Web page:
Mark Jackson just gave us a very nice talk about cosmic strings. He used his Apple laptop with a PowerPoint presentation. The talk explained most of the issues about the types of cosmic strings and cosmic superstrings; their stability; the bounds for their density and tension; the probability of intercommuting pairs of F-strings, D-strings, (p,q)-strings, and all combinations of these objects; the gravitational waves emitted from the cusps and their detection by LIGO and LISA; and finally the candidates for cosmic strings, namely CSL-1A/CSL-1B and the 417-days-delayed double image.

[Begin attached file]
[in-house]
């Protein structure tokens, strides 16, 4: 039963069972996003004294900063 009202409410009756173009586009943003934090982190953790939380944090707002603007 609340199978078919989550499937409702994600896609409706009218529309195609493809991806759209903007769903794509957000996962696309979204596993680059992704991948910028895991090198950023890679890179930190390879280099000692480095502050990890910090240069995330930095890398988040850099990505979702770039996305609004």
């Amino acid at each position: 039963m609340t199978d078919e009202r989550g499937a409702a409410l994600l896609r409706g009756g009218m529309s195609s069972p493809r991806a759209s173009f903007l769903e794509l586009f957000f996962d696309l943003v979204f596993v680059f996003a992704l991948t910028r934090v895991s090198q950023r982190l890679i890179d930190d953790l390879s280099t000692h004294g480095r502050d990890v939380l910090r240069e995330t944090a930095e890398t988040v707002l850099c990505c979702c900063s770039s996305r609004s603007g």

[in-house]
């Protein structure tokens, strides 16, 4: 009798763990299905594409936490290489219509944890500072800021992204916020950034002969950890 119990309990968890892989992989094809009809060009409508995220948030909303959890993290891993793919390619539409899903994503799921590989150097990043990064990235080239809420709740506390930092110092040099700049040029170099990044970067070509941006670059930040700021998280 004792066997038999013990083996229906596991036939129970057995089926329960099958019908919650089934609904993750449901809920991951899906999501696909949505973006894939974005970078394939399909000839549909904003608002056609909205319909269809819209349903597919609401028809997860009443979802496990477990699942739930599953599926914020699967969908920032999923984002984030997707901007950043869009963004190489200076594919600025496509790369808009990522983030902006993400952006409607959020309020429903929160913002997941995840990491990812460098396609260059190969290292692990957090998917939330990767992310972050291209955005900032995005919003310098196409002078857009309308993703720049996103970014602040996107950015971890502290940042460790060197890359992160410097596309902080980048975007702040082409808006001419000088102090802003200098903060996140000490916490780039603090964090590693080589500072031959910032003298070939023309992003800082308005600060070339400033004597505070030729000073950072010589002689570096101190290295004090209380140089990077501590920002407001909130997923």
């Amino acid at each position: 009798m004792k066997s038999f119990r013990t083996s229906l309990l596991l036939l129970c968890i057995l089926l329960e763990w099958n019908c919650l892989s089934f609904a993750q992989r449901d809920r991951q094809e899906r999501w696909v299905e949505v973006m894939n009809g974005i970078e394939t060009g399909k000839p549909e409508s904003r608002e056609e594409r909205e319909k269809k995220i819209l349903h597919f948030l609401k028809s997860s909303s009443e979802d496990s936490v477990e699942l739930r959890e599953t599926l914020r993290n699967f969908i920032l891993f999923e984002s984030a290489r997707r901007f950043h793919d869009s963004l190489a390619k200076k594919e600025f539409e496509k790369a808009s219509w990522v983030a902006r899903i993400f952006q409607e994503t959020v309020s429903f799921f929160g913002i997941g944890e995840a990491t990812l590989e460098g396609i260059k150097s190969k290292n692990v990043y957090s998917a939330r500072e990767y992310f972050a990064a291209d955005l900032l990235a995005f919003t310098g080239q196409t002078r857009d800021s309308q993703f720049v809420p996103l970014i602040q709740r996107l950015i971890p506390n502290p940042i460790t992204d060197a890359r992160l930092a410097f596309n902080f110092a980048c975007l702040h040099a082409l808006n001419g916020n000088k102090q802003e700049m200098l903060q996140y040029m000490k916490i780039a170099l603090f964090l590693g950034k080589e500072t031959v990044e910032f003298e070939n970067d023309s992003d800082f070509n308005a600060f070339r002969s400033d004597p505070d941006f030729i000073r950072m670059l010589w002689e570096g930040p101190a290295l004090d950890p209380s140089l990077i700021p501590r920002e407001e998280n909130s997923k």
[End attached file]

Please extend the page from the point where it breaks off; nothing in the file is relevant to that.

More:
The previous blog text about the cosmic strings was here.
The talk was not only a very nice review of all the stuff that we've discussed previously, but it also presented a shocking surprise: Mark has identified the coordinates of CSL-1 - the Cosmic String Lensing candidate. So far the coordinates have been largely secret.
Imagine that you're in charge of a telescope that is comparable to the Hubble telescope, or you have just launched your personal space shuttle which carries a probe, telescope, or something like that - and you want to see whether there is a discontinuity near the object CSL-1.
How do you find the coordinates?
You open the PDF version of the paper by Alcala et al.
- right ascension: 12 hours, 23 minutes 30.6 seconds (note that this angle is measured in hours, 1 hour = 15 degrees)
- declination: -12 degrees 38 minutes 57 seconds (southern celestial hemisphere, close to the equator)
- double early type, z=0.463, S/N 12
- 12h 23min 29.7sec, -12 deg 38' 27'', z=0.223 (?)